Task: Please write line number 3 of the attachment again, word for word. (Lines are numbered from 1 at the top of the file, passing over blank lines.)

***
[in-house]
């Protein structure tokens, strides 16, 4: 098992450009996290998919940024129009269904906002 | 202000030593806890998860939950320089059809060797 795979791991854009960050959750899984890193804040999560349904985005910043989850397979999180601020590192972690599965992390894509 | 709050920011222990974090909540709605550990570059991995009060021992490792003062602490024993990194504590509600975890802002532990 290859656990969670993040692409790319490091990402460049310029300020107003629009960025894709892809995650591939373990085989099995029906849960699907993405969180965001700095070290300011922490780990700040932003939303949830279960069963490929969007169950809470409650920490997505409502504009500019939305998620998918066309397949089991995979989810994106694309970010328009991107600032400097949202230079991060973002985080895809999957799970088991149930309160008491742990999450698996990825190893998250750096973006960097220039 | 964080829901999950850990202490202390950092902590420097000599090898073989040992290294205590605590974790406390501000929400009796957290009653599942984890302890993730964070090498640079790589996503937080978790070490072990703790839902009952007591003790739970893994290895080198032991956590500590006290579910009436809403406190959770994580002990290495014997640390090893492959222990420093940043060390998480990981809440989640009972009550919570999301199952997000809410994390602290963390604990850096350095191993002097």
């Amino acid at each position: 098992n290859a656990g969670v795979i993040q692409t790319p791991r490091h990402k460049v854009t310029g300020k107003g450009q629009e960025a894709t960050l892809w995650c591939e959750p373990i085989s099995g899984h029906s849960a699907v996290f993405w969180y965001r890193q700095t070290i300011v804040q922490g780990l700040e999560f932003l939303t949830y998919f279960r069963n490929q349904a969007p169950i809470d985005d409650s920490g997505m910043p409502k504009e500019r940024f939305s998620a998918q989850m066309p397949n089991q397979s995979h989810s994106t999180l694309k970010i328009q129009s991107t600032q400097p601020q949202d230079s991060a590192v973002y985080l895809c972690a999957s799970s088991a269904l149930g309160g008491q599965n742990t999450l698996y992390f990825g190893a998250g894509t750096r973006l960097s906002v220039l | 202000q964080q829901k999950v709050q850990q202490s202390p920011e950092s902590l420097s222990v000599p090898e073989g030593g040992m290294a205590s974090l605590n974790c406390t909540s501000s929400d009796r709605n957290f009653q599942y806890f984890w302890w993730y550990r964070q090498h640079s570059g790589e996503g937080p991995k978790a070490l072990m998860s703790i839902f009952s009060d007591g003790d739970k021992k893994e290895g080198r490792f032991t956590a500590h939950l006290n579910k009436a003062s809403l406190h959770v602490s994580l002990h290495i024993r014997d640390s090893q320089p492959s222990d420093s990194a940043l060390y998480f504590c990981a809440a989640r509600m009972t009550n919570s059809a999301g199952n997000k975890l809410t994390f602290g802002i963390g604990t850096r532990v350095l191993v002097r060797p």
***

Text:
């Amino acid at each position: 098992n290859a656990g969670v795979i993040q692409t790319p791991r490091h990402k460049v854009t310029g300020k107003g450009q629009e960025a894709t960050l892809w995650c591939e959750p373990i085989s099995g899984h029906s849960a699907v996290f993405w969180y965001r890193q700095t070290i300011v804040q922490g780990l700040e999560f932003l939303t949830y998919f279960r069963n490929q349904a969007p169950i809470d985005d409650s920490g997505m910043p409502k504009e500019r940024f939305s998620a998918q989850m066309p397949n089991q397979s995979h989810s994106t999180l694309k970010i328009q129009s991107t600032q400097p601020q949202d230079s991060a590192v973002y985080l895809c972690a999957s799970s088991a269904l149930g309160g008491q599965n742990t999450l698996y992390f990825g190893a998250g894509t750096r973006l960097s906002v220039l | 202000q964080q829901k999950v709050q850990q202490s202390p920011e950092s902590l420097s222990v000599p090898e073989g030593g040992m290294a205590s974090l605590n974790c406390t909540s501000s929400d009796r709605n957290f009653q599942y806890f984890w302890w993730y550990r964070q090498h640079s570059g790589e996503g937080p991995k978790a070490l072990m998860s703790i839902f009952s009060d007591g003790d739970k021992k893994e290895g080198r490792f032991t956590a500590h939950l006290n579910k009436a003062s809403l406190h959770v602490s994580l002990h290495i024993r014997d640390s090893q320089p492959s222990d420093s990194a940043l060390y998480f504590c990981a809440a989640r509600m009972t009550n919570s059809a999301g199952n997000k975890l809410t994390f602290g802002i963390g604990t850096r532990v350095l191993v002097r060797p």